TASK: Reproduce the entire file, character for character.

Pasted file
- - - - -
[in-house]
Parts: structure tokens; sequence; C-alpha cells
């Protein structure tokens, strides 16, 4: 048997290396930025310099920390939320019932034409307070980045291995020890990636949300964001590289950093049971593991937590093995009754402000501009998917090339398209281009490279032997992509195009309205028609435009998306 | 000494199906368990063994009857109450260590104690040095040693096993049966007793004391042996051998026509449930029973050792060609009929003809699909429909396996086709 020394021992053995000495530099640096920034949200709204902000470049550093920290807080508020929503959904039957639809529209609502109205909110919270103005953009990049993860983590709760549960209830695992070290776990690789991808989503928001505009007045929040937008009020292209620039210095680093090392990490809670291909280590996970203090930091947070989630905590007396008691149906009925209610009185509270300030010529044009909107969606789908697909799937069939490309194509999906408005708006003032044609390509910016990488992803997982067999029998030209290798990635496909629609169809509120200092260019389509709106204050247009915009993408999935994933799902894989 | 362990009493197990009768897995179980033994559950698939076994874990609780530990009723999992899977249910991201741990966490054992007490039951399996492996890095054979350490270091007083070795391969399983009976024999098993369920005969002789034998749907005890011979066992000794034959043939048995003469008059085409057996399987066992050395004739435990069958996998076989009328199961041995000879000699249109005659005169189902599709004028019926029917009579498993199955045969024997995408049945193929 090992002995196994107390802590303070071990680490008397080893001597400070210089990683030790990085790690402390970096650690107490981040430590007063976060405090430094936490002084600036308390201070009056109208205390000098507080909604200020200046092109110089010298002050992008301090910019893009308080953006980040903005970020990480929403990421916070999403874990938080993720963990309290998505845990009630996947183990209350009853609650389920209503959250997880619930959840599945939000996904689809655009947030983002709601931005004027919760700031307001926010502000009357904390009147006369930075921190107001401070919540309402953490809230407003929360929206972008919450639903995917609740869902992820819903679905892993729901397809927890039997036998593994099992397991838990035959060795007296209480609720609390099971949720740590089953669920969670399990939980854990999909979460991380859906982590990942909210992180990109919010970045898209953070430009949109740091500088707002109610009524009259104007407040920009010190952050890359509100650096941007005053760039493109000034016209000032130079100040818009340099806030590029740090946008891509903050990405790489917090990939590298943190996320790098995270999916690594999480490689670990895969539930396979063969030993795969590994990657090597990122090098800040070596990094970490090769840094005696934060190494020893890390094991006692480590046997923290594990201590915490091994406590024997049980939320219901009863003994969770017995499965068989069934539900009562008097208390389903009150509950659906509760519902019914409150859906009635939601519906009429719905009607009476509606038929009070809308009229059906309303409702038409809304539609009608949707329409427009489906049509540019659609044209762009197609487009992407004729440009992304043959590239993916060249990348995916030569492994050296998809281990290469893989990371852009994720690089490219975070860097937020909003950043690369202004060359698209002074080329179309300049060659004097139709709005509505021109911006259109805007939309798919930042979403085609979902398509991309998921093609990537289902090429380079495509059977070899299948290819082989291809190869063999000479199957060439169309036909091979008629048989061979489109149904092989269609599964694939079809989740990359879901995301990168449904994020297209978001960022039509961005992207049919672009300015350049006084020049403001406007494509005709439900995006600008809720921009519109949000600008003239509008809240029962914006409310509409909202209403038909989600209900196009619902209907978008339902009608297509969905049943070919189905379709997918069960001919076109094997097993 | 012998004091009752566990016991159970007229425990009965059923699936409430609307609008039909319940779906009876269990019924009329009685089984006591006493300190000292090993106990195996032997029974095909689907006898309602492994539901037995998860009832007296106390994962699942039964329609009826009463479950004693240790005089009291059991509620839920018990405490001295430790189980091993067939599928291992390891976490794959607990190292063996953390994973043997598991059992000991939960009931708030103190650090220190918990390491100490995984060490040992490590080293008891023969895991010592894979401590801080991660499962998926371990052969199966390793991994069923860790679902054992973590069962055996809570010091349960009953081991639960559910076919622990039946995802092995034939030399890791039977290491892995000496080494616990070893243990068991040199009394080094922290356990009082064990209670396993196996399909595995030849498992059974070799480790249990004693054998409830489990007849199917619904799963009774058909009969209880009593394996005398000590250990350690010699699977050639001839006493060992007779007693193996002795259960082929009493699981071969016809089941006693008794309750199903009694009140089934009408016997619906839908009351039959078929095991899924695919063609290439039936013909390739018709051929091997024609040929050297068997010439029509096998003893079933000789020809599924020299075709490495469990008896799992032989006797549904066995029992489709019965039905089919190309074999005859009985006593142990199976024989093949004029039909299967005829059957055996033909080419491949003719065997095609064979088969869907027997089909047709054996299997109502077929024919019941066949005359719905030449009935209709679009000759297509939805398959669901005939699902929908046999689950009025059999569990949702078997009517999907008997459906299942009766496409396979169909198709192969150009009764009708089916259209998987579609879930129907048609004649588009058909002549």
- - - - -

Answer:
[in-house]
Parts: structure tokens; sequence; C-alpha cells
């Protein structure tokens, strides 16, 4: 048997290396930025310099920390939320019932034409307070980045291995020890990636949300964001590289950093049971593991937590093995009754402000501009998917090339398209281009490279032997992509195009309205028609435009998306 | 000494199906368990063994009857109450260590104690040095040693096993049966007793004391042996051998026509449930029973050792060609009929003809699909429909396996086709 020394021992053995000495530099640096920034949200709204902000470049550093920290807080508020929503959904039957639809529209609502109205909110919270103005953009990049993860983590709760549960209830695992070290776990690789991808989503928001505009007045929040937008009020292209620039210095680093090392990490809670291909280590996970203090930091947070989630905590007396008691149906009925209610009185509270300030010529044009909107969606789908697909799937069939490309194509999906408005708006003032044609390509910016990488992803997982067999029998030209290798990635496909629609169809509120200092260019389509709106204050247009915009993408999935994933799902894989 | 362990009493197990009768897995179980033994559950698939076994874990609780530990009723999992899977249910991201741990966490054992007490039951399996492996890095054979350490270091007083070795391969399983009976024999098993369920005969002789034998749907005890011979066992000794034959043939048995003469008059085409057996399987066992050395004739435990069958996998076989009328199961041995000879000699249109005659005169189902599709004028019926029917009579498993199955045969024997995408049945193929 090992002995196994107390802590303070071990680490008397080893001597400070210089990683030790990085790690402390970096650690107490981040430590007063976060405090430094936490002084600036308390201070009056109208205390000098507080909604200020200046092109110089010298002050992008301090910019893009308080953006980040903005970020990480929403990421916070999403874990938080993720963990309290998505845990009630996947183990209350009853609650389920209503959250997880619930959840599945939000996904689809655009947030983002709601931005004027919760700031307001926010502000009357904390009147006369930075921190107001401070919540309402953490809230407003929360929206972008919450639903995917609740869902992820819903679905892993729901397809927890039997036998593994099992397991838990035959060795007296209480609720609390099971949720740590089953669920969670399990939980854990999909979460991380859906982590990942909210992180990109919010970045898209953070430009949109740091500088707002109610009524009259104007407040920009010190952050890359509100650096941007005053760039493109000034016209000032130079100040818009340099806030590029740090946008891509903050990405790489917090990939590298943190996320790098995270999916690594999480490689670990895969539930396979063969030993795969590994990657090597990122090098800040070596990094970490090769840094005696934060190494020893890390094991006692480590046997923290594990201590915490091994406590024997049980939320219901009863003994969770017995499965068989069934539900009562008097208390389903009150509950659906509760519902019914409150859906009635939601519906009429719905009607009476509606038929009070809308009229059906309303409702038409809304539609009608949707329409427009489906049509540019659609044209762009197609487009992407004729440009992304043959590239993916060249990348995916030569492994050296998809281990290469893989990371852009994720690089490219975070860097937020909003950043690369202004060359698209002074080329179309300049060659004097139709709005509505021109911006259109805007939309798919930042979403085609979902398509991309998921093609990537289902090429380079495509059977070899299948290819082989291809190869063999000479199957060439169309036909091979008629048989061979489109149904092989269609599964694939079809989740990359879901995301990168449904994020297209978001960022039509961005992207049919672009300015350049006084020049403001406007494509005709439900995006600008809720921009519109949000600008003239509008809240029962914006409310509409909202209403038909989600209900196009619902209907978008339902009608297509969905049943070919189905379709997918069960001919076109094997097993 | 012998004091009752566990016991159970007229425990009965059923699936409430609307609008039909319940779906009876269990019924009329009685089984006591006493300190000292090993106990195996032997029974095909689907006898309602492994539901037995998860009832007296106390994962699942039964329609009826009463479950004693240790005089009291059991509620839920018990405490001295430790189980091993067939599928291992390891976490794959607990190292063996953390994973043997598991059992000991939960009931708030103190650090220190918990390491100490995984060490040992490590080293008891023969895991010592894979401590801080991660499962998926371990052969199966390793991994069923860790679902054992973590069962055996809570010091349960009953081991639960559910076919622990039946995802092995034939030399890791039977290491892995000496080494616990070893243990068991040199009394080094922290356990009082064990209670396993196996399909595995030849498992059974070799480790249990004693054998409830489990007849199917619904799963009774058909009969209880009593394996005398000590250990350690010699699977050639001839006493060992007779007693193996002795259960082929009493699981071969016809089941006693008794309750199903009694009140089934009408016997619906839908009351039959078929095991899924695919063609290439039936013909390739018709051929091997024609040929050297068997010439029509096998003893079933000789020809599924020299075709490495469990008896799992032989006797549904066995029992489709019965039905089919190309074999005859009985006593142990199976024989093949004029039909299967005829059957055996033909080419491949003719065997095609064979088969869907027997089909047709054996299997109502077929024919019941066949005359719905030449009935209709679009000759297509939805398959669901005939699902929908046999689950009025059999569990949702078997009517999907008997459906299942009766496409396979169909198709192969150009009764009708089916259209998987579609879930129907048609004649588009058909002549």